Oils and Spreads: How to Make Heart-Healthy Choices

It is not just how much fat you eat that’s important, but also which kind. While you shouldn’t eat any fat in abundance, some rank nutritionally higher than others.

Think of it as a name game. Oils, spreads, and other foods high in saturated fats, including cheese and butter, increase the levels of “bad” cholesterol in your blood, which can lead to heart disease. So can trans fatty acids, or trans fats. The FDA has banned these fats from being added to processed foods, such as margarine and commercially-prepared baked goods—however food manufacturers still have some time before they must comply with this ruling. And keep in mind, they do still occur naturally in some meat and dairy products.

In contrast, fats that have the word unsaturated in their name can help lower cholesterol when used in place of saturated and trans fats. These include spreads and oils, such as olive oil, that contain polyunsaturated and monounsaturated fats.

For adults, fats should provide between 20 and 35 percent of total daily calories. Of this, saturated fats should provide less than 10 percent of daily calories—that’s about 20 grams for a 2,000 calorie diet.

Choosing Cooking Oils

Nontropical vegetable oils are the best to use when cooking and preparing food—and there are a lot to choose from. Healthy oils include:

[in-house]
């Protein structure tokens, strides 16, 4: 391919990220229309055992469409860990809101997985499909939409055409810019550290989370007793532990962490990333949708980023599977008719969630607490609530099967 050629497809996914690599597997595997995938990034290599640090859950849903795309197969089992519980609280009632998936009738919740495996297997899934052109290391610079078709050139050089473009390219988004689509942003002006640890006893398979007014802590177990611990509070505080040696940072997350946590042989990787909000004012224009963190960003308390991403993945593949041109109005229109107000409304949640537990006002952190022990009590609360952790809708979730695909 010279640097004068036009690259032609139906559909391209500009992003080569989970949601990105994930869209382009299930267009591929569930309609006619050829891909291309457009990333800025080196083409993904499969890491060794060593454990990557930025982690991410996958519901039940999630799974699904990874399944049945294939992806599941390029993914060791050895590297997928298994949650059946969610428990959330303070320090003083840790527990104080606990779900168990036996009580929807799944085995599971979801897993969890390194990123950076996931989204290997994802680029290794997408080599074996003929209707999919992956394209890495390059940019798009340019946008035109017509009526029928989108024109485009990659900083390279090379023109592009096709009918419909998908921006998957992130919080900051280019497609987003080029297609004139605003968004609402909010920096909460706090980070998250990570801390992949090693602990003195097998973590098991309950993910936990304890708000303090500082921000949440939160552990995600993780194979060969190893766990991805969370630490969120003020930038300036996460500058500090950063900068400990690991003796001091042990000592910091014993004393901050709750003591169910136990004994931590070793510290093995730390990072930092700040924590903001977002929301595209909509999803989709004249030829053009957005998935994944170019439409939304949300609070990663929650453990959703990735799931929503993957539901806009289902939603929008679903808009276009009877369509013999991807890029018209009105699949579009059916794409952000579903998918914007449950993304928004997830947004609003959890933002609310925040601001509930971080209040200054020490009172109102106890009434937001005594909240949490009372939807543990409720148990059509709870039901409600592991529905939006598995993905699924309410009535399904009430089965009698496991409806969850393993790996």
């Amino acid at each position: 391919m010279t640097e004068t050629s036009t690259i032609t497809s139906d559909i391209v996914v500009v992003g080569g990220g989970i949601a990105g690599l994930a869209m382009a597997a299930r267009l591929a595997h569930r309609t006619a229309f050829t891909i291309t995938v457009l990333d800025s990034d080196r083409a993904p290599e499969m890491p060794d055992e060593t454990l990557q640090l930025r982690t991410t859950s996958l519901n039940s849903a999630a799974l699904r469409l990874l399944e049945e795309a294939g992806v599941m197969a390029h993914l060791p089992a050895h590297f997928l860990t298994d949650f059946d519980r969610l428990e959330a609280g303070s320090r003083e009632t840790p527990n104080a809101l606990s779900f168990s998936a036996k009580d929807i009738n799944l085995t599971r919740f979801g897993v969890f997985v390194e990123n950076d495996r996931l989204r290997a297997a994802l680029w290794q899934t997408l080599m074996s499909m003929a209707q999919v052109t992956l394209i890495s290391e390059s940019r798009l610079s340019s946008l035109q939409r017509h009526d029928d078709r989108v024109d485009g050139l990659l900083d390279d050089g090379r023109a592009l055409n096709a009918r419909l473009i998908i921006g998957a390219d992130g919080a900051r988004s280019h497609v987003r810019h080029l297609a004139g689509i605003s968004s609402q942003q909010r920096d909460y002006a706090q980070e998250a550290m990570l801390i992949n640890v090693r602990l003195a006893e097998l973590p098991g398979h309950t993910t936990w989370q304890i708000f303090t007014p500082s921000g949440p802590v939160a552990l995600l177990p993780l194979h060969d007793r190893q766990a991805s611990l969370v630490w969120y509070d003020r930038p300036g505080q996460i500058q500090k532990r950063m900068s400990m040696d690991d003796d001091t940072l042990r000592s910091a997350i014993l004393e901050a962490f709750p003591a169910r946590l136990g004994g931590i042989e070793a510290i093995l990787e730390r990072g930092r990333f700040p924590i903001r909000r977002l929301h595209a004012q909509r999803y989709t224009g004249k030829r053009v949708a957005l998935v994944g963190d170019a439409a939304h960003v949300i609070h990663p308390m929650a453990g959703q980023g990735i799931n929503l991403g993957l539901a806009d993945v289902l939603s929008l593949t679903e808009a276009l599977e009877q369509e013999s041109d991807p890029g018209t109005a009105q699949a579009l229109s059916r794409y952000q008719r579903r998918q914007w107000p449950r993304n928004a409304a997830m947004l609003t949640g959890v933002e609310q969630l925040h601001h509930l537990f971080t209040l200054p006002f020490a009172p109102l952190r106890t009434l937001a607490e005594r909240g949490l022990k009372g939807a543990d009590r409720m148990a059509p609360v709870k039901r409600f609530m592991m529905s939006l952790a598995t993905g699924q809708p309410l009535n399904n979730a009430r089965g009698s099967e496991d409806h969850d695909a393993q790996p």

• Canola

  • Olive

  • Corn

  • Sunflower

  • Safflower

  • Soybean

  • Peanut

  • Blends of these oils, often sold as “vegetable oil”

When shopping for oil, check the Nutrition Facts label: Choose those with less than 4 grams of saturated fat per tablespoon. Make sure they’re free of trans fats and contain no partially hydrogenated oils.

Some specialty oils, like sesame, avocado, and grapeseed, are also healthy choices but may be difficult to find and often cost more.

Avoid tropical oils, including coconut oil—they’re high in saturated fat. 

Butter vs. Margarine

If you’re choosing between butter and margarine, soft margarine is the best option. Products vary, so check the Nutrition Facts label and choose brands with fewer calories, less saturated fat, and no trans fat.

However, the best choice is still nontropical vegetable oils. They’re healthier than solid fats and can usually be used just like them.

More Fat Tips

Here are some heart-healthy tips when using oils and spreads:

  • Opt for oils to grill, sauté, and roast foods. 

  • Grease pans and baking dishes with oils and sprays made from oils.

  • Make salad dressings and sauces with your favorite unsaturated oils.

  • Use oils to replace butter, margarine, and other solid fats in recipes.  

  • Try different types of healthy oils—you may like some more than others. And because some oils are better suited for certain types of cooking, it’s a good idea to have more than one kind in your kitchen.


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